The date the action first arose is often difficult to determine accurately, and can differ depending upon whether it is being taken:
- in tort, such as personal injury;
- for breach of contract; or
- for breach of statutory duty.
With the Limitation Act 1974 (Tas), for personal injury, it is the date on which the action is discoverable (the injury occurs or the plaintiff becomes aware of the harm) that marks the start of the clock. This means that it is when the person was able to identify that there was a problem, and a potential action. For example, if a person became aware of fertility problems arising from a product only 10 years after using the product, when consulting a doctor, then it is from the date of that meeting that time begins to run. In contract, the cause of action arises when the term of the contract has been breached. The time limit can be extended in certain circumstances, for example, if fraud is involved or where the claimant is under a disability. However, marking the date on which an action became discoverable can be difficult.
Other legislation has limitation periods applicable to actions brought under them. Whenever reference is made to any legislation in determining a claimant’s rights, care should be taken to search for a limitation section in that statute. An example is the three year limitation period under the Competition and Consumer Act for manufacturer’s liability.
A person injured will need a solicitor, and it is wise to find one who is proficient in the area of product liability law. You can contact the Legal Aid Commission, the Law Society or a community legal centre for useful advice about suitable solicitors. Remember that taking this type of legal action may cost a great deal of money.
Alternatively, you may be able to take legal action against the company in another country such as the United States, whose contingency fee system allows for people with low incomes to initiate proceedings at no initial cost to themselves. However, initiating an action in another country also has its complications.
If deciding to sue overseas, it will probably be necessary to find a lawyer in that country with suitable expertise or familiarity with this product to act on the person’s behalf. An Australian solicitor may be retained as an agent of the overseas lawyer. If litigation has already been commenced in another country, there will probably be considerable information worth obtaining through lawyers or other sources.
It may also be the case that there are a number of persons injured by the same product. If so, the cost of research could be borne equally between plaintiffs who could also be joined together for the purposes of the legal proceedings. There are now law firms in mainland capital cities which specialise in these sorts of large-scale international product-liability class actions. The Legal Aid Commission or the larger Tasmanian law firms should be able to assist in contacting such firms.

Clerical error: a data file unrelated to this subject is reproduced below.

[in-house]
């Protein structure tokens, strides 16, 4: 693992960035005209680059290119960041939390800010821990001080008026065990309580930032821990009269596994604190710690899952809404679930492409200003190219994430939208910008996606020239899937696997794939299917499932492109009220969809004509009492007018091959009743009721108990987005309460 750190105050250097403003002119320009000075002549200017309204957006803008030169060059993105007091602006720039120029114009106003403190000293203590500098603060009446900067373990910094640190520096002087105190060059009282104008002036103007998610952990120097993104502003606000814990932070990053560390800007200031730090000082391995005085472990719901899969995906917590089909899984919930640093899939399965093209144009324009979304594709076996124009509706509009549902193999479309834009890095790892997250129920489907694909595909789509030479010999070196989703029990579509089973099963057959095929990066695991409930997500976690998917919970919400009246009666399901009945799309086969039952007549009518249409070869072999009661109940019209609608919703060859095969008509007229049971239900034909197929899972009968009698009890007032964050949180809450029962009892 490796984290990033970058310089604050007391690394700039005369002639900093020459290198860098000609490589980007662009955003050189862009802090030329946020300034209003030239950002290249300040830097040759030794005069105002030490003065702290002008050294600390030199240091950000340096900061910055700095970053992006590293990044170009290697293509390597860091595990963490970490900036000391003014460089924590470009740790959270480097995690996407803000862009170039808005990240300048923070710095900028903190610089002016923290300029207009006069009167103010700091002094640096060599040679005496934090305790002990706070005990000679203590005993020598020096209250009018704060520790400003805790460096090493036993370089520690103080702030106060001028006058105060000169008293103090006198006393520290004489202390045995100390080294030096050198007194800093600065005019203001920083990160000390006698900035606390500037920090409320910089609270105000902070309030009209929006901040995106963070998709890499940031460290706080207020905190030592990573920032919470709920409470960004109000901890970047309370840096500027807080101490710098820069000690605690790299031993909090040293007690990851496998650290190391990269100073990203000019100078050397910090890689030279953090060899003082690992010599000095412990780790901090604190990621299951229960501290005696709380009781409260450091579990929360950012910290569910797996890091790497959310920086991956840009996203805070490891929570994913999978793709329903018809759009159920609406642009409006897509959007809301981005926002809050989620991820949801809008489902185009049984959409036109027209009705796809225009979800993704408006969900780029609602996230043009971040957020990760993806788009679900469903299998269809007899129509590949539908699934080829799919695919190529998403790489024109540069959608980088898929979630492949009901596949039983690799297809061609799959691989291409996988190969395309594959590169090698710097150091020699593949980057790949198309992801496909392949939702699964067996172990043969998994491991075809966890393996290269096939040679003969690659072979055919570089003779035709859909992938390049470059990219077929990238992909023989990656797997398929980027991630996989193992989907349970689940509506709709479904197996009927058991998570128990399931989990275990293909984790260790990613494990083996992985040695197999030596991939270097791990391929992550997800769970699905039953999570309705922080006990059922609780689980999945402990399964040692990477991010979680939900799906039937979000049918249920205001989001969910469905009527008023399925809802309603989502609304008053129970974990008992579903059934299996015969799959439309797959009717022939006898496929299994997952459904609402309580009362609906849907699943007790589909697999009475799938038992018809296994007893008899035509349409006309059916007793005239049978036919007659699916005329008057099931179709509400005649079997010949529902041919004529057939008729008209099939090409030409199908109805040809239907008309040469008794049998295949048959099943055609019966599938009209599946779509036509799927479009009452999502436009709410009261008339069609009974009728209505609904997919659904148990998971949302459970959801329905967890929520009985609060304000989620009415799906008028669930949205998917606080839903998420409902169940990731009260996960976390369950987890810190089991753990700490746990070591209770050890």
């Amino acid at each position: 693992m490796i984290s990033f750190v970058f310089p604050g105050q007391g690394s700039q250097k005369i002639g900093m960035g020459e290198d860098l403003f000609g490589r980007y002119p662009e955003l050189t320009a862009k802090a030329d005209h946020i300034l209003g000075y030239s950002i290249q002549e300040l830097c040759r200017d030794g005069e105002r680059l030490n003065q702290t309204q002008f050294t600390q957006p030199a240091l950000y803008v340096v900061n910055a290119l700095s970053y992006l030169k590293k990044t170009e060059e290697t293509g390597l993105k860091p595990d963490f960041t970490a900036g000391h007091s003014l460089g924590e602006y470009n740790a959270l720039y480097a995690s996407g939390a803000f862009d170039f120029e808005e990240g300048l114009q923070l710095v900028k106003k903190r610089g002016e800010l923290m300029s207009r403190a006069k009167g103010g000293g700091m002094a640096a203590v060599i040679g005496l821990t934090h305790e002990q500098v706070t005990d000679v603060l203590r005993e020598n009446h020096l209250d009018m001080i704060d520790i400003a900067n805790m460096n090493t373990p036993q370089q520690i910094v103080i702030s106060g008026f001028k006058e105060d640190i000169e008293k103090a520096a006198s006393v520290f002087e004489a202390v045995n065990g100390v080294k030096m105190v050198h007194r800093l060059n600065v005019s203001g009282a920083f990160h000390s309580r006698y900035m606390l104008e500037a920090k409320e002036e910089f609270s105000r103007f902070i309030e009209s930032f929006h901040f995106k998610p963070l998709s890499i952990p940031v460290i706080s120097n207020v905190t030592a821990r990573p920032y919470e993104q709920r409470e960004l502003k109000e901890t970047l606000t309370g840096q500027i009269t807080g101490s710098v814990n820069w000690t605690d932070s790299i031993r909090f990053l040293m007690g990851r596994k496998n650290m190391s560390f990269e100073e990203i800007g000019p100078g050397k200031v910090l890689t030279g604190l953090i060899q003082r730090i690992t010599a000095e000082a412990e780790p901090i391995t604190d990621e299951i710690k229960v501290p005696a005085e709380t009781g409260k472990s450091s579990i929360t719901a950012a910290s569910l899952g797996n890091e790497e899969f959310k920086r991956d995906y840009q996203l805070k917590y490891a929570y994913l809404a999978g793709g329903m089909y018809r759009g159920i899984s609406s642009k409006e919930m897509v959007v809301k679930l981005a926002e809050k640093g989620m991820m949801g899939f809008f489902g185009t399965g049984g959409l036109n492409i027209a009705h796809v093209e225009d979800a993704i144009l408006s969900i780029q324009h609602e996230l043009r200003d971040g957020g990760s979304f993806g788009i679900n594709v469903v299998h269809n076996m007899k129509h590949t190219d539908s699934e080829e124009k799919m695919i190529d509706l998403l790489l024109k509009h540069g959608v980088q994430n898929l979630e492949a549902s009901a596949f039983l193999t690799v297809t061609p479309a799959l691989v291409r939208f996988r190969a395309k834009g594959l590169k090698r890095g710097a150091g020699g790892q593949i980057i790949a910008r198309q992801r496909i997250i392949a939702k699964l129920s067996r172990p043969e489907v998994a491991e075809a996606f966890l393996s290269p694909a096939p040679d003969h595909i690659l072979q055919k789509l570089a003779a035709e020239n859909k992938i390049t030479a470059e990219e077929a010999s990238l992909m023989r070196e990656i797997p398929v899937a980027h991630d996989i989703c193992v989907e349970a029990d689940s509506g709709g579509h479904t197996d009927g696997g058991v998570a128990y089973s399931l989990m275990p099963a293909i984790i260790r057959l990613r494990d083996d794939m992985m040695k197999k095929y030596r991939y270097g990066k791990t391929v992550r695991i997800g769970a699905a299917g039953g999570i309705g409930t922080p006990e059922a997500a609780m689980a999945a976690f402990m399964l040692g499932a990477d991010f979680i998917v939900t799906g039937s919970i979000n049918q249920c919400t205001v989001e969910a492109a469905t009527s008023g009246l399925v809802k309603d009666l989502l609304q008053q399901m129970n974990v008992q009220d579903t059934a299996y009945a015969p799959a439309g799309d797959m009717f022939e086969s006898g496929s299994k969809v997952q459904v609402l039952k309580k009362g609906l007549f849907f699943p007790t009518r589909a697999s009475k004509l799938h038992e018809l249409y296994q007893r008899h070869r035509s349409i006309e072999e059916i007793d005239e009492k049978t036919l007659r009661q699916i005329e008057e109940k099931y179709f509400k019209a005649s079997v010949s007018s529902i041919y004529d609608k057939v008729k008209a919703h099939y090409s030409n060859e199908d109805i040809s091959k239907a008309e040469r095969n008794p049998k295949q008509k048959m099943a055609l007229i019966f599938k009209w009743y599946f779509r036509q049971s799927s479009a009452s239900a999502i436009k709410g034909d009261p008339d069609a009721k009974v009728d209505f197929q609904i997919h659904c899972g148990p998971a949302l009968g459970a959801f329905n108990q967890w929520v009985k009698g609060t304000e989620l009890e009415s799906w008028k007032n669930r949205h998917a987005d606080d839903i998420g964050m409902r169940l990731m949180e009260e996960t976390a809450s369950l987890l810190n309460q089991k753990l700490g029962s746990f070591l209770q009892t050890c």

Finally, it is important to remember that in medical cases there is always the problem of possible alternative causes of the injury. It is very important that the patient clearly recount their physical and emotional injury, collect detailed medical records, and analyse the illness before taking legal action.
Case Study: The Copper 7 class-action
The problems of proving negligence against the manufacturer are illustrated in the Denzin v Nutrasweet case which was finally decided in February 1999. Ms Denzin and eight other plaintiffs, who in turn represented another 200 claimants, had taken an action against the manufacturer of the intra-uterine contraceptive device known as Copper 7. They claimed that because of the negligence of the manufacturer the devices had caused the claimants to suffer from pelvic inflammatory disease which in turn resulted in various complications such as ectopic pregnancy, septic abortion and impaired fertility.
The hearing of the evidence in the case took over eight months and required analysis of countless epidemiological studies and expert reports, with the plaintiffs trying to prove that the devices had caused the claimants’ injuries. The matter was complicated by the fact that, as the claimants acknowledged from the start of the case, pelvic inflammatory disease could be caused by a number of factors. The claimants’ argument was that it was enough for them to prove that the manufacturer’s negligence resulted in their being placed at greater risk of developing this disease.
The claimants failed on a number of grounds. The court held that the manufacturers had not been negligent and had not breached any duty they may have had to warn the claimants of the risks in using the devices. Further it was held that the argument mounted by the claimants’ lawyers was wrong in that it was not sufficient merely to show that the risk of suffering pelvic inflammatory disease was increased with the use of Copper 7 devices; the claimants still had to show that the use of the devices had probably resulted in that risk eventuating.
Page last updated 28/02/2022